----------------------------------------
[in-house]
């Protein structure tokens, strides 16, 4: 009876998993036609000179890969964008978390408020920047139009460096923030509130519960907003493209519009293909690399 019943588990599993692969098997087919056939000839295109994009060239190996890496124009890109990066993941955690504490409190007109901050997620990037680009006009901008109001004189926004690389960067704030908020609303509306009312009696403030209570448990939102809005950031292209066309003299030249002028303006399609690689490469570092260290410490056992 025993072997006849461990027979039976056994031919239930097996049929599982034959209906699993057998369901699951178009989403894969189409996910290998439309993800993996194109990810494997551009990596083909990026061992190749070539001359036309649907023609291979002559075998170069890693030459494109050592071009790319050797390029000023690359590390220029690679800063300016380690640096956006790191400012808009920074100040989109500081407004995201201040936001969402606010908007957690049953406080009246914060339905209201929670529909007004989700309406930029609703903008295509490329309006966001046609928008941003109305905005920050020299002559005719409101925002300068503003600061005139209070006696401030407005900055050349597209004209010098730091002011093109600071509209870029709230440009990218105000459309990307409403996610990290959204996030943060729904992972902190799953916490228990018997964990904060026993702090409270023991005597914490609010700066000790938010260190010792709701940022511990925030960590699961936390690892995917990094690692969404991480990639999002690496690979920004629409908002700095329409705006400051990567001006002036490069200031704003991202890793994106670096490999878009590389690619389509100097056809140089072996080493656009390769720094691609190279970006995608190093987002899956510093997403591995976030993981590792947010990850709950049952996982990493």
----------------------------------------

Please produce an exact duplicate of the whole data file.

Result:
[in-house]
């Protein structure tokens, strides 16, 4: 009876998993036609000179890969964008978390408020920047139009460096923030509130519960907003493209519009293909690399 019943588990599993692969098997087919056939000839295109994009060239190996890496124009890109990066993941955690504490409190007109901050997620990037680009006009901008109001004189926004690389960067704030908020609303509306009312009696403030209570448990939102809005950031292209066309003299030249002028303006399609690689490469570092260290410490056992 025993072997006849461990027979039976056994031919239930097996049929599982034959209906699993057998369901699951178009989403894969189409996910290998439309993800993996194109990810494997551009990596083909990026061992190749070539001359036309649907023609291979002559075998170069890693030459494109050592071009790319050797390029000023690359590390220029690679800063300016380690640096956006790191400012808009920074100040989109500081407004995201201040936001969402606010908007957690049953406080009246914060339905209201929670529909007004989700309406930029609703903008295509490329309006966001046609928008941003109305905005920050020299002559005719409101925002300068503003600061005139209070006696401030407005900055050349597209004209010098730091002011093109600071509209870029709230440009990218105000459309990307409403996610990290959204996030943060729904992972902190799953916490228990018997964990904060026993702090409270023991005597914490609010700066000790938010260190010792709701940022511990925030960590699961936390690892995917990094690692969404991480990639999002690496690979920004629409908002700095329409705006400051990567001006002036490069200031704003991202890793994106670096490999878009590389690619389509100097056809140089072996080493656009390769720094691609190279970006995608190093987002899956510093997403591995976030993981590792947010990850709950049952996982990493």